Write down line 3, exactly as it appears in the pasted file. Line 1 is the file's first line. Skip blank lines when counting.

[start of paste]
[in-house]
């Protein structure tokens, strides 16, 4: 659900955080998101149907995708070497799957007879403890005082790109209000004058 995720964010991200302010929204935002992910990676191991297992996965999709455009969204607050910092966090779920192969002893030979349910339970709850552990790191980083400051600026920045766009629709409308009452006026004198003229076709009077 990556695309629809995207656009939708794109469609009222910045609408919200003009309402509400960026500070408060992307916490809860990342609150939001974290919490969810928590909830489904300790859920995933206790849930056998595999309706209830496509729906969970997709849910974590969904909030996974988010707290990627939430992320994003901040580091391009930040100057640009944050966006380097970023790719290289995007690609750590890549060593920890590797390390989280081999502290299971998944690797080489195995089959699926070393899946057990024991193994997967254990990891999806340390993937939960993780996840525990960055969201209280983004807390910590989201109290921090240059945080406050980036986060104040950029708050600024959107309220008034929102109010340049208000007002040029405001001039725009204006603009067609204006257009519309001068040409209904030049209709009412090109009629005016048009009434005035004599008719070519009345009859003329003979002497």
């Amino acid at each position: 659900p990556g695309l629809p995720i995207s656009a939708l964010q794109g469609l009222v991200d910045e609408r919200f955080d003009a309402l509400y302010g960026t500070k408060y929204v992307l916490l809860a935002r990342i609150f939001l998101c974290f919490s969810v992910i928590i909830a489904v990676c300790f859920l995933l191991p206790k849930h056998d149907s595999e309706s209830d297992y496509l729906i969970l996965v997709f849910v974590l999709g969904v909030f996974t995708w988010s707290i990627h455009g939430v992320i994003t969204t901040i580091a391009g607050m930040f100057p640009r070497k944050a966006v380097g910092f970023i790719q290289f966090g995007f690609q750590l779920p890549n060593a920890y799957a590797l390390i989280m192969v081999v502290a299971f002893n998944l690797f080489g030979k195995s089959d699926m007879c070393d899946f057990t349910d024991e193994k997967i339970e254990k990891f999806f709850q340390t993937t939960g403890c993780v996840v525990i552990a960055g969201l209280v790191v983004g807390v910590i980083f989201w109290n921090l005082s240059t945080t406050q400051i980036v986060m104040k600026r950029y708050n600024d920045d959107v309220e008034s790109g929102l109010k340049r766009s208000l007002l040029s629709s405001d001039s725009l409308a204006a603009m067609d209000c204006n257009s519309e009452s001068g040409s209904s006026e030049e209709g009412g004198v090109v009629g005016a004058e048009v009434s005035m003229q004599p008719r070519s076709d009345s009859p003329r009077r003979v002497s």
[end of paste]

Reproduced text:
């Amino acid at each position: 659900p990556g695309l629809p995720i995207s656009a939708l964010q794109g469609l009222v991200d910045e609408r919200f955080d003009a309402l509400y302010g960026t500070k408060y929204v992307l916490l809860a935002r990342i609150f939001l998101c974290f919490s969810v992910i928590i909830a489904v990676c300790f859920l995933l191991p206790k849930h056998d149907s595999e309706s209830d297992y496509l729906i969970l996965v997709f849910v974590l999709g969904v909030f996974t995708w988010s707290i990627h455009g939430v992320i994003t969204t901040i580091a391009g607050m930040f100057p640009r070497k944050a966006v380097g910092f970023i790719q290289f966090g995007f690609q750590l779920p890549n060593a920890y799957a590797l390390i989280m192969v081999v502290a299971f002893n998944l690797f080489g030979k195995s089959d699926m007879c070393d899946f057990t349910d024991e193994k997967i339970e254990k990891f999806f709850q340390t993937t939960g403890c993780v996840v525990i552990a960055g969201l209280v790191v983004g807390v910590i980083f989201w109290n921090l005082s240059t945080t406050q400051i980036v986060m104040k600026r950029y708050n600024d920045d959107v309220e008034s790109g929102l109010k340049r766009s208000l007002l040029s629709s405001d001039s725009l409308a204006a603009m067609d209000c204006n257009s519309e009452s001068g040409s209904s006026e030049e209709g009412g004198v090109v009629g005016a004058e048009v009434s005035m003229q004599p008719r070519s076709d009345s009859p003329r009077r003979v002497s």